Reflections on BuildingEnergy 2013
Last week, Anna Jursik traveled to Boston for the Northeast Sustainable Energy Association's BuildingEnergy, a cross-disciplinary renewable energy and high-performance building conference and trade show. In this post, she shares her impressions of the conference.
Had you attended BuildingEnergy before?
Why did you decide to attend this year?
Lester Shen and Tom Spielman presented their work integrating iPads into our residential energy programs last spring, and had great feedback about the conference’s content and quality. And when Bernice Radle guest blogged about her track on resilient cities, I was sold.
Why was it useful for you to attend BuildingEnergy?
I think it’s always useful to learn what people are doing in other parts of the country (or world)! The tracks painted a bigger picture of energy issues and considered them on a larger scale than a single building or appliance. Each session incorporated group discussion, so I learned not only from presenters, but also from other attendees.
What information is presented there? Who are the presenters?
The “economics for environmentalists” keynote from Planet Money’s Alex Blumberg set the tone for the conference’s interdisciplinary approach. Tracks focused on multiple building sectors, as well as on cities, systems thinking, financing, and renewable energy. I also met an interesting mix of attendees: engineers, architects, planners, psychologists, educators, designers. Seemed like everyone was thinking how to apply insights from their field to projects in other disciplines.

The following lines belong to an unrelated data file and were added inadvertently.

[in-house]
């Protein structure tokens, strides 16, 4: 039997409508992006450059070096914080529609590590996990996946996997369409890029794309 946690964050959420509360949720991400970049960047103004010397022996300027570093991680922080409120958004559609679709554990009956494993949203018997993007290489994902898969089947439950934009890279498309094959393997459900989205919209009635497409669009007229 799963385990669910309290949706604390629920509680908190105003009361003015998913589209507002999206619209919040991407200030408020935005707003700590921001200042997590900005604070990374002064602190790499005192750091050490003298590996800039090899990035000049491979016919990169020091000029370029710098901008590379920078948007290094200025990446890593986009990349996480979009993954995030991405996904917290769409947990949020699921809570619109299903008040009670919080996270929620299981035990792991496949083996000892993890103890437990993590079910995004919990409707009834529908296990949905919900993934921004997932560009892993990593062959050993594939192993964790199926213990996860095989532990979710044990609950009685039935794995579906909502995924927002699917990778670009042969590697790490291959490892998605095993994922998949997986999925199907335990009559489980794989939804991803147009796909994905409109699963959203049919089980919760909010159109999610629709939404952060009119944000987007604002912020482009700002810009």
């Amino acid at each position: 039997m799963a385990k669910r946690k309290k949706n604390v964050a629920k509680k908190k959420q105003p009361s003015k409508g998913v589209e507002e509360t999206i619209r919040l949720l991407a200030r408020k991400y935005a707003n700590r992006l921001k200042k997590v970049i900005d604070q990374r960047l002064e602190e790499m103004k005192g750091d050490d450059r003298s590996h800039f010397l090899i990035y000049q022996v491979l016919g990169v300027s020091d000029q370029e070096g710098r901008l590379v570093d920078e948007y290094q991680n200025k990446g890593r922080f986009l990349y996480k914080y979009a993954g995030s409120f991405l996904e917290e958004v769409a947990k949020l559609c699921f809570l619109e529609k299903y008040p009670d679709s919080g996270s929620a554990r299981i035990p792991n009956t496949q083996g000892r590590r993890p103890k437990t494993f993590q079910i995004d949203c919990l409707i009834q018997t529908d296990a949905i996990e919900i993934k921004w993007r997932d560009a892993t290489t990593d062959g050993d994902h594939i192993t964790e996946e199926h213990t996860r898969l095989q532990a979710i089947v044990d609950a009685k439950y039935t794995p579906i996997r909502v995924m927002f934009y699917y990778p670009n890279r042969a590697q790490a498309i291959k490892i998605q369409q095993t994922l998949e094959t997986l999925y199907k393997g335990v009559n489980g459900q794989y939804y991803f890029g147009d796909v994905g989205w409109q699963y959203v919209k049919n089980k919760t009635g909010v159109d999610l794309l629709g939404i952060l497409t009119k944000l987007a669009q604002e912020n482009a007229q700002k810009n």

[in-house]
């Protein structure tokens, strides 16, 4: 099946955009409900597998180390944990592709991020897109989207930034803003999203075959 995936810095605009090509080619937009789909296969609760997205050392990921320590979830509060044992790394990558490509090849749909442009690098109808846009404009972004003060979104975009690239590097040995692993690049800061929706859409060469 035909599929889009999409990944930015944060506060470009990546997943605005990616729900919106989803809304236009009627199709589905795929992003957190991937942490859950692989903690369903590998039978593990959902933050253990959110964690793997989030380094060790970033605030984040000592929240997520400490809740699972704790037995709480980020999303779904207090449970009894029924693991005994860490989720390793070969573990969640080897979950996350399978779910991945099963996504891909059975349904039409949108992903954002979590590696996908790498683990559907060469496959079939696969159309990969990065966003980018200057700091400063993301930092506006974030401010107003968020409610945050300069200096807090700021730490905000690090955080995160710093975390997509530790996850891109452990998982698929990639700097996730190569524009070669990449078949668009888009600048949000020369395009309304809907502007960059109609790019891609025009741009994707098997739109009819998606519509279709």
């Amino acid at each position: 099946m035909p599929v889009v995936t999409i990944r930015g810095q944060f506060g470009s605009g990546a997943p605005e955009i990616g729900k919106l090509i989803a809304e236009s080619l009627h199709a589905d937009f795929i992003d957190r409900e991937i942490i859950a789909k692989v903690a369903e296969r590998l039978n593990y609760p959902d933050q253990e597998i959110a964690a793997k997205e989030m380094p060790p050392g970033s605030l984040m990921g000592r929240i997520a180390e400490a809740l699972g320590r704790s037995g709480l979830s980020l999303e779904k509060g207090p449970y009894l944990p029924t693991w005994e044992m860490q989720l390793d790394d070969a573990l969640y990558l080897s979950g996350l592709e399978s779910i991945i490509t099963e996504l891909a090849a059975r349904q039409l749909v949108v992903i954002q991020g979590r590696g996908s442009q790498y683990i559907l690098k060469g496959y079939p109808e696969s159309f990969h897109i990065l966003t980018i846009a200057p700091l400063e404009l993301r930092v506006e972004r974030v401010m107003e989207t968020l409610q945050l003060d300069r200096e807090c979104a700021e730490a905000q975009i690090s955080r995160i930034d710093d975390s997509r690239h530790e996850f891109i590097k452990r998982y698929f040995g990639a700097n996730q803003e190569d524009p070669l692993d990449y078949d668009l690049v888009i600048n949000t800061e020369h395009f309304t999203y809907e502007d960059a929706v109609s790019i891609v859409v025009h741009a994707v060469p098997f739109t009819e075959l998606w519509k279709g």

Which sessions did you attend and what were the most interesting things that you learned?
I attended sessions on energy efficient homes homes, resilient cities, systems thinking, and renewable energy technologies.
Elizabeth Humstone and Margarita Iglesia of Boston Architectural College presented an overview of LEED for neighborhood development and then led a group critique of the standards. Key questions included whether the credit level for each measure was commensurate with its benefits, whether the neighborhoods would perform if built, and how could planners integrate an educational component for residents. The consensus was that there’s a need for reliable standards at the neighborhood scale, so LEED-ND could be a tool for local planning and evaluation.
Chris Lotspeich from Celtic Energy brought experience as a firefighter and EMT to present a “first responder’s perspective” on resilience and security for the electric grid. He made a good case that an integrative design approach increases return on investment, and asserted that “sustainability” includes resilience and disaster preparedness.
Which major trends did you see?
Resilience. Every session I attended referenced Hurricane Sandy. Minnesota hasn’t experienced an extreme weather event of that scale, so I hear energy issues framed in terms of cost-effectiveness or sustainability, not disaster response.
I heard lots of conversation about the social and behavioral aspects of clean energy; along with the future role of sociologists, planners, and psychologists. Many sessions also considered energy at the neighborhood or community scale, as opposed to the building scale.
What was the coolest thing you saw?
Case studies from small cities working to become more sustainable and resilient. (Did you know that bicyclists collect and haul trash and recyling in Northampton, MA?!) And the Zen Circle applied to the history of architecture.